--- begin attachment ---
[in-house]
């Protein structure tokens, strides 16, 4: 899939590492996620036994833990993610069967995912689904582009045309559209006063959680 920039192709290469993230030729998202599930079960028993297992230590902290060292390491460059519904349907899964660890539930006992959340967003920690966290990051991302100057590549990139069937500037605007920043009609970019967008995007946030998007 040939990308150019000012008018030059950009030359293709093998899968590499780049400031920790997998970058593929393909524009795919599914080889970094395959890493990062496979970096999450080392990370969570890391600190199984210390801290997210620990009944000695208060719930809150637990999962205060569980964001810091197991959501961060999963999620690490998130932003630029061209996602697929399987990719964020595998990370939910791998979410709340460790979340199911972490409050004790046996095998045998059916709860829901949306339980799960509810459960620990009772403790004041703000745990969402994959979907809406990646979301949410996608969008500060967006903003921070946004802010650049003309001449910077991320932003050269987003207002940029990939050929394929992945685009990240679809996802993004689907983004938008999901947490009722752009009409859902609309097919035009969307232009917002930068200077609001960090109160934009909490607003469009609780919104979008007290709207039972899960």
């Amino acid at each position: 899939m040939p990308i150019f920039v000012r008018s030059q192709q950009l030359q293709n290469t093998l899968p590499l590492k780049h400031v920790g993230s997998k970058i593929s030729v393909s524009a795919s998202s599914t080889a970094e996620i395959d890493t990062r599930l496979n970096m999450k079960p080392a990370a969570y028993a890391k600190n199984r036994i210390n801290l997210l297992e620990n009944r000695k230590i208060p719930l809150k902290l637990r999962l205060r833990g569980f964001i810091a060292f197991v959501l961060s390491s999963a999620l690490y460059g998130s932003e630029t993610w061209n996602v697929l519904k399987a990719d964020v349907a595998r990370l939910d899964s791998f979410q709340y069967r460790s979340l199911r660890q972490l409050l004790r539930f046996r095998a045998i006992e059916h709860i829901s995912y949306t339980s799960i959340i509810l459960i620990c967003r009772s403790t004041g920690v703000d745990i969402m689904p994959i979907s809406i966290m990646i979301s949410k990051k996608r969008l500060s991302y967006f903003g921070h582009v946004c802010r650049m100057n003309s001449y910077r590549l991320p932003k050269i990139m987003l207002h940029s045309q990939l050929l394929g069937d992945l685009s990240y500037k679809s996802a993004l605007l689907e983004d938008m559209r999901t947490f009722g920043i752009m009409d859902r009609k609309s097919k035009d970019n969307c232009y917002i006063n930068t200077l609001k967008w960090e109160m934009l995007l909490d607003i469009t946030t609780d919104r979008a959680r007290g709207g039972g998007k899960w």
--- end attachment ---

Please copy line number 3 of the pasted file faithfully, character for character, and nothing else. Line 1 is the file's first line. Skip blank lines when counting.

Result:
């Amino acid at each position: 899939m040939p990308i150019f920039v000012r008018s030059q192709q950009l030359q293709n290469t093998l899968p590499l590492k780049h400031v920790g993230s997998k970058i593929s030729v393909s524009a795919s998202s599914t080889a970094e996620i395959d890493t990062r599930l496979n970096m999450k079960p080392a990370a969570y028993a890391k600190n199984r036994i210390n801290l997210l297992e620990n009944r000695k230590i208060p719930l809150k902290l637990r999962l205060r833990g569980f964001i810091a060292f197991v959501l961060s390491s999963a999620l690490y460059g998130s932003e630029t993610w061209n996602v697929l519904k399987a990719d964020v349907a595998r990370l939910d899964s791998f979410q709340y069967r460790s979340l199911r660890q972490l409050l004790r539930f046996r095998a045998i006992e059916h709860i829901s995912y949306t339980s799960i959340i509810l459960i620990c967003r009772s403790t004041g920690v703000d745990i969402m689904p994959i979907s809406i966290m990646i979301s949410k990051k996608r969008l500060s991302y967006f903003g921070h582009v946004c802010r650049m100057n003309s001449y910077r590549l991320p932003k050269i990139m987003l207002h940029s045309q990939l050929l394929g069937d992945l685009s990240y500037k679809s996802a993004l605007l689907e983004d938008m559209r999901t947490f009722g920043i752009m009409d859902r009609k609309s097919k035009d970019n969307c232009y917002i006063n930068t200077l609001k967008w960090e109160m934009l995007l909490d607003i469009t946030t609780d919104r979008a959680r007290g709207g039972g998007k899960w």